England had a chuckling reverse so they said, and I knew it was true and I knew it would grow as a hush-hush bomb in ugly men’s minds until their skulls went absolutely fucking pop. It would serve them right, really really reverse right. But the Prime Minster’s nightmare had yet to happen, until it did, very loudly in the middle of the night.
The shit haired blobby fellow, he came there to where you’re reading this oh yes, and there was puke pouring out of him, out of every skin pore rather than mouth, and I said “Oh well a new development is a new development”. He said he was in a mixed martial arts match with "The Chuntering Pixel" from Preston, he wouldn't shut up about it, he was ready to throw a punch at his own pukey face, his own pukey pukey face with my name written on his hands.
He started messaging me, just talking about how difficult he thought his situation was, the whole puke thing you know, and he could see three suns and he was just trying to go over and over it in his mind - have a chat, have a talk to the arrogance of doctors. He died on one level and remained alive on another and then even on that level he was replaced. Polly Toynbee laid down another tile and had many words to say about things in general collapsing. I once wrote a letter about that to the Radio Times and they printed it with a sarcastic headline - "Kubrick's Rube".
So he left, and I just said to myself you have to understand we are not going to get anywhere on this topic at this rate, so let’s make it an inch of puke per day, just a little drop practically, a wee titty little dottage, an ugly dumb smudge of blah. And that's when the still life came about.
I got the gang together and they started to drink and yell and chant as I drew. I was really pushing myself to draw comprehensively different still lifes (lives?) and concepts of stillness than previous decades before. Frozen images are always on my mind. If you can make something into a pond in winter, I can think it, and I can draw it. And so the gang cheered me on as I worked.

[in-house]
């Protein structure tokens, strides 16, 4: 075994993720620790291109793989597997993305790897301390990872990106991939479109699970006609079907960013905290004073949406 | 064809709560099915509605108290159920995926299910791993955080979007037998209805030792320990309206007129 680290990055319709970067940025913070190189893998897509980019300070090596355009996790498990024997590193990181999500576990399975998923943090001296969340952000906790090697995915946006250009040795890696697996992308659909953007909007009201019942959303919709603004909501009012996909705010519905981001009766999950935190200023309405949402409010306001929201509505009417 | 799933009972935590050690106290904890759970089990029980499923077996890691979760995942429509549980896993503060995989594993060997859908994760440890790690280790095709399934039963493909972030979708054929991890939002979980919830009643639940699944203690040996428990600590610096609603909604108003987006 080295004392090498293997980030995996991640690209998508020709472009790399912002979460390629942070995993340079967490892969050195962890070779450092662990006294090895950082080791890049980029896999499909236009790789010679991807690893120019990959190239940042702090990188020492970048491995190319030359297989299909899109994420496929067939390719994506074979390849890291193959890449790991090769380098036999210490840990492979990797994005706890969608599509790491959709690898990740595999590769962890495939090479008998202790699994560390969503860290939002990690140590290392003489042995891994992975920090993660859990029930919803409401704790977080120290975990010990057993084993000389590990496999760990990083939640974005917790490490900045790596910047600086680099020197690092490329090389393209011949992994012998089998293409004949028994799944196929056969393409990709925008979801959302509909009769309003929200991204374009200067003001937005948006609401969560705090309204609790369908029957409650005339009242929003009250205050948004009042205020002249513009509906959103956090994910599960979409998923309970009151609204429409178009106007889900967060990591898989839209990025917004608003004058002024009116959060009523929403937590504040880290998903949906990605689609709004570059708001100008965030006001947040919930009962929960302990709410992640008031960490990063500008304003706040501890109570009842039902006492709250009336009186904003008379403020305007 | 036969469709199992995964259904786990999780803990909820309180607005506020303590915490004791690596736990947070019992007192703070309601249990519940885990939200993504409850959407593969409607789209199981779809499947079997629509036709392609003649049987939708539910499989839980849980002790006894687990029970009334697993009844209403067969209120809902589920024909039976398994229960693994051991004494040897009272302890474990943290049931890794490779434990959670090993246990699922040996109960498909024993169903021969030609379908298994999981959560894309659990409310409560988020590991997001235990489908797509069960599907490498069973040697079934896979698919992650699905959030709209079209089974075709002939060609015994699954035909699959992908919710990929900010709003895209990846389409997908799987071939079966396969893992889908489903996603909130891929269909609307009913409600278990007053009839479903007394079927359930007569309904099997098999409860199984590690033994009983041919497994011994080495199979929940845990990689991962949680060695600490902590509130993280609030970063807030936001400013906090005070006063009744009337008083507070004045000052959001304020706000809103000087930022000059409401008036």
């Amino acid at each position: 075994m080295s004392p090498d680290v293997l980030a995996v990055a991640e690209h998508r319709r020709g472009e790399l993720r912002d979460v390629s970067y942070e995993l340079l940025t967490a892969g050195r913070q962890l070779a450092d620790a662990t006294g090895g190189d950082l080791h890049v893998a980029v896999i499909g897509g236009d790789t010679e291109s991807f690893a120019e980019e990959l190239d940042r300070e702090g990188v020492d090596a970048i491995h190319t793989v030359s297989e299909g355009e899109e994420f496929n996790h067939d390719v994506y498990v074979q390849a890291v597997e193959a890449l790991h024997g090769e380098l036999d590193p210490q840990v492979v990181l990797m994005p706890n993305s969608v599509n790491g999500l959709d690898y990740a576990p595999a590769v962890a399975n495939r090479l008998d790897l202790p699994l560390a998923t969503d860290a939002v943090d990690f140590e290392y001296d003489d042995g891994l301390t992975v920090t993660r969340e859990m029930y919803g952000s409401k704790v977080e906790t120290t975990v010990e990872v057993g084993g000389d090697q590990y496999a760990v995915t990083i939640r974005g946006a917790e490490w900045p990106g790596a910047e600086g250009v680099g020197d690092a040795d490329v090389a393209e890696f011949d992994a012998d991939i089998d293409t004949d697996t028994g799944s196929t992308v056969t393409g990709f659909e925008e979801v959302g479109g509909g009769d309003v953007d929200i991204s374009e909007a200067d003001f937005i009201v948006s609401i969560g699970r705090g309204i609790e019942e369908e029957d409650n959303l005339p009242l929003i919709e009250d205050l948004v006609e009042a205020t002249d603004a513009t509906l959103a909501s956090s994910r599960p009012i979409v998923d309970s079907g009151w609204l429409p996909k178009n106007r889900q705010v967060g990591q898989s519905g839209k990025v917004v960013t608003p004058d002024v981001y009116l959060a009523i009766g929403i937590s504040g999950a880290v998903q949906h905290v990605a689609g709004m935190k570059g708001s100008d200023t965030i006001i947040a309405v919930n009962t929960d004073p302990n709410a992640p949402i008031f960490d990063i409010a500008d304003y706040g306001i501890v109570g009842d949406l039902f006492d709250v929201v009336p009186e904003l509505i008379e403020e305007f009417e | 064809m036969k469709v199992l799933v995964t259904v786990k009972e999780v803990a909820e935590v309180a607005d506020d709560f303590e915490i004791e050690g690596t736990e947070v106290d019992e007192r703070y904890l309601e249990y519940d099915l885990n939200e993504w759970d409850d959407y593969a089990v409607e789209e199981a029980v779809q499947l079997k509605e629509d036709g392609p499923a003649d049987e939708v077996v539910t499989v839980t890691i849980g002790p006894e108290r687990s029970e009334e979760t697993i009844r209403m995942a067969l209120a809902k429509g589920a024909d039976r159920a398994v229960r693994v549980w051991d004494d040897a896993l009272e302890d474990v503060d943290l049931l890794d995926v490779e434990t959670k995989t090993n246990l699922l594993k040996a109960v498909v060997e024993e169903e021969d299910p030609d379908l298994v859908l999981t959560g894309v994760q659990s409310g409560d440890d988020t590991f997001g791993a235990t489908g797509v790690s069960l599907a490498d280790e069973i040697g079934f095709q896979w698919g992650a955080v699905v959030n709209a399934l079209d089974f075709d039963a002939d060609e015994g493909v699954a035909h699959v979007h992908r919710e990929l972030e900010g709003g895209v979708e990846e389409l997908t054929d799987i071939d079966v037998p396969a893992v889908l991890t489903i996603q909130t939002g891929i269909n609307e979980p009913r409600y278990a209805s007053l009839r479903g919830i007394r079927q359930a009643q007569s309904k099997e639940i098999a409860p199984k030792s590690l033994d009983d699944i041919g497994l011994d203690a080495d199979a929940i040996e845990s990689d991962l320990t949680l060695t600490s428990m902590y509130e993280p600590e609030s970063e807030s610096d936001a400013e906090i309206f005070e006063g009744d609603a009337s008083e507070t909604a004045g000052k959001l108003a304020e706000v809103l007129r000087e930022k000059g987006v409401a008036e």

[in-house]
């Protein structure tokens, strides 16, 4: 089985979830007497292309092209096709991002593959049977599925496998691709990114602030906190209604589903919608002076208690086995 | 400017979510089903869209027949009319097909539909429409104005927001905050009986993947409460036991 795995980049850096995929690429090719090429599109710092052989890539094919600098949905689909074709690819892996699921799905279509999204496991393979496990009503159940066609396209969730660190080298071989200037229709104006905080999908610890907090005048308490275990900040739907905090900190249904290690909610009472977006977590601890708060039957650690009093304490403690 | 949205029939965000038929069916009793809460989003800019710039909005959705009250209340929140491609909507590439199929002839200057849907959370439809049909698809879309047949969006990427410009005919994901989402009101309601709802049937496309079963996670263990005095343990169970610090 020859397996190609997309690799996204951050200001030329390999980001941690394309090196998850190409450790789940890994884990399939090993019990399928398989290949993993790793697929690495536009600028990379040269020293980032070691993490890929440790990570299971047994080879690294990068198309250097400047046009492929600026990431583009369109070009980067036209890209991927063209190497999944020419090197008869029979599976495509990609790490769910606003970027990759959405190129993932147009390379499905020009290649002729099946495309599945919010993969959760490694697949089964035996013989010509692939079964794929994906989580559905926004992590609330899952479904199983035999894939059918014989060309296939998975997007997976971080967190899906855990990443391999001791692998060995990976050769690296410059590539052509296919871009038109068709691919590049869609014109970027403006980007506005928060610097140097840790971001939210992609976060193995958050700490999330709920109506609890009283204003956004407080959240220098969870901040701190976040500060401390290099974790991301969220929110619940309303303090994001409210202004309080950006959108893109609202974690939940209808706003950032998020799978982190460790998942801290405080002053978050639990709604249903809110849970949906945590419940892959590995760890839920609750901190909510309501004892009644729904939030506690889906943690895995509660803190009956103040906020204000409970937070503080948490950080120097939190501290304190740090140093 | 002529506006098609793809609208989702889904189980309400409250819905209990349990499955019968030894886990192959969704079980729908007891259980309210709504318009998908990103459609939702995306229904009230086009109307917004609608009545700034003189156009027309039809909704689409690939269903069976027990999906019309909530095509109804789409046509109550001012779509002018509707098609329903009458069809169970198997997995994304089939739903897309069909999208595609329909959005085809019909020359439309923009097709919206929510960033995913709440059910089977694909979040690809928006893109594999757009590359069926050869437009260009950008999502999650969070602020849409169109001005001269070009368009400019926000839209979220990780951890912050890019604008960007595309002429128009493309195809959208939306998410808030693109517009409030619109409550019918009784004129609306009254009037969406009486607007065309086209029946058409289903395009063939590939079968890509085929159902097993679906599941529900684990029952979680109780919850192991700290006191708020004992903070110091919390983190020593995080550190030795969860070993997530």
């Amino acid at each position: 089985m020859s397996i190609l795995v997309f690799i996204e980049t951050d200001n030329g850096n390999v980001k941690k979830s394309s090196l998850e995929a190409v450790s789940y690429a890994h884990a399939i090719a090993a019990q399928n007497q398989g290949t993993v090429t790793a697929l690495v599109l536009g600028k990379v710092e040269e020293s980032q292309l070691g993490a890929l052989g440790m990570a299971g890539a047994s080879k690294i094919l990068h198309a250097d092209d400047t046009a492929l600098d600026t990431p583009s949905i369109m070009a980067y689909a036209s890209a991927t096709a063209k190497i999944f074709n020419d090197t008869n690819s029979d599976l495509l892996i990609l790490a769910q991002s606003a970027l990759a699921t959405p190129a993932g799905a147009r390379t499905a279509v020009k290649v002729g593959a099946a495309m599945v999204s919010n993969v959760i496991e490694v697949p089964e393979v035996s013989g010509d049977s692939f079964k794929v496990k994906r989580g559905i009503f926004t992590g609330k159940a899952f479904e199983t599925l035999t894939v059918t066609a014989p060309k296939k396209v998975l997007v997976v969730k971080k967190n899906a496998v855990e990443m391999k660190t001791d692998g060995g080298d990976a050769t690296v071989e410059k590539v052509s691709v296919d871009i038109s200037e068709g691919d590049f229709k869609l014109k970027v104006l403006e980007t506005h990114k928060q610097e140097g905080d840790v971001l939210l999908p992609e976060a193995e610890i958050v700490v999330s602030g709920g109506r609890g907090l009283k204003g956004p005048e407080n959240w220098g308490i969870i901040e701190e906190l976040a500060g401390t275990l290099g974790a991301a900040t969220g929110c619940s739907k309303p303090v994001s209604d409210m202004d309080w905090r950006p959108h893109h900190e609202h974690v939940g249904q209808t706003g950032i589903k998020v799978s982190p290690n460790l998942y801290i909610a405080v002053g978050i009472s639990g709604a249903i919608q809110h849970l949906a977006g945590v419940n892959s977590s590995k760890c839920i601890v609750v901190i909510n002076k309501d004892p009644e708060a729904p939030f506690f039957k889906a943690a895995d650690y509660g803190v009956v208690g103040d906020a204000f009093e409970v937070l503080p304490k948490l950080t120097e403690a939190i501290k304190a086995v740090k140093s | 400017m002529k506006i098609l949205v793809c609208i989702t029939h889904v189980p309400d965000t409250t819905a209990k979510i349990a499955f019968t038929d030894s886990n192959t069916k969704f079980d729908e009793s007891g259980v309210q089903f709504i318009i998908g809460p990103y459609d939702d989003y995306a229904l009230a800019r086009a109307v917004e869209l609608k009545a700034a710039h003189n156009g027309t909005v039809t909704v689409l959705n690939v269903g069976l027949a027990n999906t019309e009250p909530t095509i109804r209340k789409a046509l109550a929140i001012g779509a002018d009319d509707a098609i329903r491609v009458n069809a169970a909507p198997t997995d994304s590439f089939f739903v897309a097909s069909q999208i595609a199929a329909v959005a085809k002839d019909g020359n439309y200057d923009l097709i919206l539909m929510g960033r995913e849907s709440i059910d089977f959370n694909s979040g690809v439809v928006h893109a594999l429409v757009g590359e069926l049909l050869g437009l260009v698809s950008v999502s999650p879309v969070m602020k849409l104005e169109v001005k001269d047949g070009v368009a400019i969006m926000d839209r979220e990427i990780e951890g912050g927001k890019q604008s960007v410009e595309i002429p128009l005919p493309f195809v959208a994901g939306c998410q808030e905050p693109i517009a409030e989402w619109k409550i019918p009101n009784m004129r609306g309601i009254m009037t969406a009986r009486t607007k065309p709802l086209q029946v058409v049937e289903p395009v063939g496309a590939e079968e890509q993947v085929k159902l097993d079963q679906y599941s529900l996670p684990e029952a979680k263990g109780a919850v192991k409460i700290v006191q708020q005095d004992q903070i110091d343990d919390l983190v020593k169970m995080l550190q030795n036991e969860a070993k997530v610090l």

We were just about to finish, we were really close to making it all the way, and then Mr. Beals comes up through the trapdoor and says, "Are you aware of this great Canadian painter J.W. Aungier?" And I said “Oh no”. And he said “Yes, yes, yes.” And I said "I guess you mean Johnny Weekend Aungier?" And he said that he was at one point, and so was Mr Aungier, but then he got tired of himself and lost his body, and floated away, and now the government couldn't find him.
So he kind of looked haunted by the memory of this great artist, who was actually a kind of crazy cartoon dog. J.W. was the felt-tipped mascot who, every time you went to the museum or the school library, they'd have him over in the corner sitting sadly next to the puzzle boards and the dirty bags and the pictures of fictional men with fictional hats and nobody knew what to do with him.
Once I went to a museum and it just had two rooms. A shouting room, and a Wooden Chinese figurine room.
Inside a box on the patio outside there were a couple of plastic ones too, sitting all dated in a glass case. There was a rooster that had a whole different personality every time you put a cigar in its mouth. Then there was the Imperial Mouse and some very detailed armour. I never took that stuff seriously, and actually, I didn't believe in earth or sky either.
I thought the whole world was flat, which was a source of endless irritation and sadness to me. I was very uptight. I thought to myself, why am I so stupid? The world is round! Yet there was a butterfly in my brain that insisted. And he was a good friend to me, so I didn't like to belabour the point. But I'm glad he's gone, and that I don’t have to pretend, even though now I miss his stupid voice, and wept when he got stepped on.